Is New Georgia Bill A License To Discriminate Based On Religious Freedom?

Is New Georgia Bill A License To Discriminate Based On Religious Freedom?

A new bill introduced last week in Georgia echoes similar legislation from nearly a decade ago, protecting religious rights and potentially giving people and groups a license to discriminate. 

According to AP News, the bill would protect “religious rights from being trampled by state and local governments in a measure opponents say would provide a legal shield” for discrimination in the name of religion.

The bill, named the Religious Freedom Restoration Act after the 1993 federal law, was first introduced in 2016, but was vetoed by then-Gov. Nathan Deal after Georgia’s businesses owners voiced concern over drops in tourism and employment, and protests from the LGBTQ+ community raised concerns that discrimination on the basis of religion would be legal and encouraged. Currently, Georgia does not have a statewide law banning discrimination.

According to the Georgia Recorder, Senator Ed Setzler, the bill’s sponsor, said it would “plug a gap in a federal law by adding protections that put the First Amendment right to exercise religion on the same level as the right to freedom of speech, assembly and the press.” The new version of the bill was filed last year and passed through the Senate Judiciary Committee with a 6-3 vote.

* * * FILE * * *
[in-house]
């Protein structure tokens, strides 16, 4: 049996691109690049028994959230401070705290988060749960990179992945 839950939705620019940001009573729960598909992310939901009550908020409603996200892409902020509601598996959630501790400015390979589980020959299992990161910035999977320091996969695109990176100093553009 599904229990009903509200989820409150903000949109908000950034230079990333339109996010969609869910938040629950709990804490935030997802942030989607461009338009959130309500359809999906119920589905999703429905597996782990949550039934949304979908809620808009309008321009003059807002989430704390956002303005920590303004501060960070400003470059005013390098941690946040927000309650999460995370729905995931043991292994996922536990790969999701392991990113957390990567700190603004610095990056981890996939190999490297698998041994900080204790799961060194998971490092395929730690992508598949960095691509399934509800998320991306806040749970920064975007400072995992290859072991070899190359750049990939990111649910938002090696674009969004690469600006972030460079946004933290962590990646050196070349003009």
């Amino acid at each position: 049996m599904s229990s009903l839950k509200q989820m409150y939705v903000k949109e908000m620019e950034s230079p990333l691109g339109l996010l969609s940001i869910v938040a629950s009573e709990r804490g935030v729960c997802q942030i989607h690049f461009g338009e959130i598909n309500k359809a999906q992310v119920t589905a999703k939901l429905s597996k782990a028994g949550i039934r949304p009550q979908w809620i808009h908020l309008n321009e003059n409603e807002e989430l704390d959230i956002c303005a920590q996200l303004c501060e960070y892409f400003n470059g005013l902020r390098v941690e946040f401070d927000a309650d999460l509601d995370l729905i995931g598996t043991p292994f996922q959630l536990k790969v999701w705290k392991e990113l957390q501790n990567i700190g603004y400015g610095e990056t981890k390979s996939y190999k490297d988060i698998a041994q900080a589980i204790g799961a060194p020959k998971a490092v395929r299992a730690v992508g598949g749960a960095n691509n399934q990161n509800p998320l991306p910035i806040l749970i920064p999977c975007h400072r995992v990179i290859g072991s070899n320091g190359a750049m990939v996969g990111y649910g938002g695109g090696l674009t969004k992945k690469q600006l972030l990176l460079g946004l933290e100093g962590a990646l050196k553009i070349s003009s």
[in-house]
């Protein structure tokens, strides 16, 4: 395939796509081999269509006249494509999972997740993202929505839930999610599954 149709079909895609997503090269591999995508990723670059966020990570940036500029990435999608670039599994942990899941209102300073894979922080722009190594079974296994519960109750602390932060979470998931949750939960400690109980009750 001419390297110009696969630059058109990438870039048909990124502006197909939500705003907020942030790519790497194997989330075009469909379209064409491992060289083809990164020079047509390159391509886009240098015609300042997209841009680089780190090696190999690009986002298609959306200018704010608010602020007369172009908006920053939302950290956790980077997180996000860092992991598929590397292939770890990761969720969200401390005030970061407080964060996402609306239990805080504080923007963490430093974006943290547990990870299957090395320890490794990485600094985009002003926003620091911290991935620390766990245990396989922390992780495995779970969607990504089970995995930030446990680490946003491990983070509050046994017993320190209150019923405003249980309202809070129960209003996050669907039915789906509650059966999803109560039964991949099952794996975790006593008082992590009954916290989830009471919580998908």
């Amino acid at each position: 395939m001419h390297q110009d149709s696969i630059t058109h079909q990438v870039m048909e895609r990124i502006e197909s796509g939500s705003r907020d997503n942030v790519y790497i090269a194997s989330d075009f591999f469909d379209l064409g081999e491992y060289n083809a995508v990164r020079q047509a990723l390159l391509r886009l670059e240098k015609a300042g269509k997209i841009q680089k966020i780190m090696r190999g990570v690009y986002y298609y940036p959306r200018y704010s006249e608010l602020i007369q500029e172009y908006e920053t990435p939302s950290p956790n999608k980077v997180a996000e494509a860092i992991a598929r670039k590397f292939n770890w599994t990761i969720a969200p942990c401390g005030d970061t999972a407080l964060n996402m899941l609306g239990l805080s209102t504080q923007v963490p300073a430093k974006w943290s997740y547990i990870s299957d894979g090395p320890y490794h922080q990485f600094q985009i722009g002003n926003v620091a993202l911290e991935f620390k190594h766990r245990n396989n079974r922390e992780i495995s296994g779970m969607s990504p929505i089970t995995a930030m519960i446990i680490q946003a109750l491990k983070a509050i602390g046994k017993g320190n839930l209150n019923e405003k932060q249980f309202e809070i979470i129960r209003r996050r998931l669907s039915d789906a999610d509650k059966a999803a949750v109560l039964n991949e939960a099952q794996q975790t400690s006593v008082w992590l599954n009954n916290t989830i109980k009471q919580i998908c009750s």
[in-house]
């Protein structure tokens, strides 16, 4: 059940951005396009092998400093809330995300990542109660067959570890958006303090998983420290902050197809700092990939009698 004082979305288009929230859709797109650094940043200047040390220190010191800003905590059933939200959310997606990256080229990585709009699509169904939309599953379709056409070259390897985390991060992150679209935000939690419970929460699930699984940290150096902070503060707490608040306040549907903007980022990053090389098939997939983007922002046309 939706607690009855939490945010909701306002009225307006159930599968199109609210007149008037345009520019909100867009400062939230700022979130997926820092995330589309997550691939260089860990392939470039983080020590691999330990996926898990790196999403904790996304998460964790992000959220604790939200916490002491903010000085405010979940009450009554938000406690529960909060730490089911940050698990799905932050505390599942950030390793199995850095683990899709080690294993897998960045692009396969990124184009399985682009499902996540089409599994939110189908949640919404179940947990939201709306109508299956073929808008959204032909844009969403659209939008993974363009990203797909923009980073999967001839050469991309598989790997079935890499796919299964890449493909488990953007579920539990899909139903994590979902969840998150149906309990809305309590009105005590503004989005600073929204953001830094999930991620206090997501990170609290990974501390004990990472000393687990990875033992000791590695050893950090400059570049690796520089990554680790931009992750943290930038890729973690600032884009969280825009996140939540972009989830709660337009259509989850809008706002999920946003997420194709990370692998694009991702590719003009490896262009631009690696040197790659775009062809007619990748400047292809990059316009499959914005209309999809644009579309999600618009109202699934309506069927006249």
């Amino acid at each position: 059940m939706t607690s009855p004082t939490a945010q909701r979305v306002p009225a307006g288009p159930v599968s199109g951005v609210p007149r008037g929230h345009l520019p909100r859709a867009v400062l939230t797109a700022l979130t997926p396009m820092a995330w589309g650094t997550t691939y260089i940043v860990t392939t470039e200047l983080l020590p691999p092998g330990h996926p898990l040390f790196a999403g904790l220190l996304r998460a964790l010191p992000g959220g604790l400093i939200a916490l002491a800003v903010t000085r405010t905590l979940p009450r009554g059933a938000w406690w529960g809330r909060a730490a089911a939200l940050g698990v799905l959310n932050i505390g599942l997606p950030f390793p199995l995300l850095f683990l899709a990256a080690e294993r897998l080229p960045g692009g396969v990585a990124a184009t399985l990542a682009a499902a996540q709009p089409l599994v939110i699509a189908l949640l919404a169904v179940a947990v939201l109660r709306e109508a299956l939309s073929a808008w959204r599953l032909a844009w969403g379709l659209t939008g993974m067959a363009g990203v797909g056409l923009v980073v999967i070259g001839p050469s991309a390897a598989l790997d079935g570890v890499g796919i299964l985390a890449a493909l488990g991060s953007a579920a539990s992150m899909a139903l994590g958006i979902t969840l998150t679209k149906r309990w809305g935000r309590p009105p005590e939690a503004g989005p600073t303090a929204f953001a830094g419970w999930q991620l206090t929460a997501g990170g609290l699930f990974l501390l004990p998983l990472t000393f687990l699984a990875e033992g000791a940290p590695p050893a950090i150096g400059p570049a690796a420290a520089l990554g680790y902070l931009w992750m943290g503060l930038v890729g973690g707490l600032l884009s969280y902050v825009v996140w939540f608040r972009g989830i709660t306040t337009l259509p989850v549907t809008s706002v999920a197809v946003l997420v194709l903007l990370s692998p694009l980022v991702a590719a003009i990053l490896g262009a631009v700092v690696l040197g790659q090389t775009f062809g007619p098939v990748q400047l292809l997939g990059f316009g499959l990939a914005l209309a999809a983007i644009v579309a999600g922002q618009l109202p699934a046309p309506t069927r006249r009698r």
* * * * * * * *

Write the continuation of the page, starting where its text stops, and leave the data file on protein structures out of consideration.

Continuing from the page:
Those who oppose the bill fear that private businesses might use it in unethical practice, like denying birth control coverage to employees. 

The use of religious beliefs as a reason to not support, or provide goods and services to LGBTQ+ people, has been a hot topic across the U.S. in recent years. A Colorado-based baker, Jack Phillips, won a U.S. Supreme Court case over his right to deny service to a gay couple seeking a wedding cake based on his Christian beliefs in 2018. Similar cases raise the same question throughout the country continuously: can you legally discriminate against LGBTQ+ people on the basis of religion? Unfortunately, so far the answer has been yes.

Another anti-LGBTQ+ bill was advanced last week when a Georgian House subcommittee pushed forward a measure to ban transgender students from using a bathroom that aligns with their gender identity in public schools. The bill received a similar reaction from Georgian legislators, with Republicans claiming the rights and freedoms of Georgians must be protected, while Democratic leaders claim these “protections” are in reality, extremely harmful.

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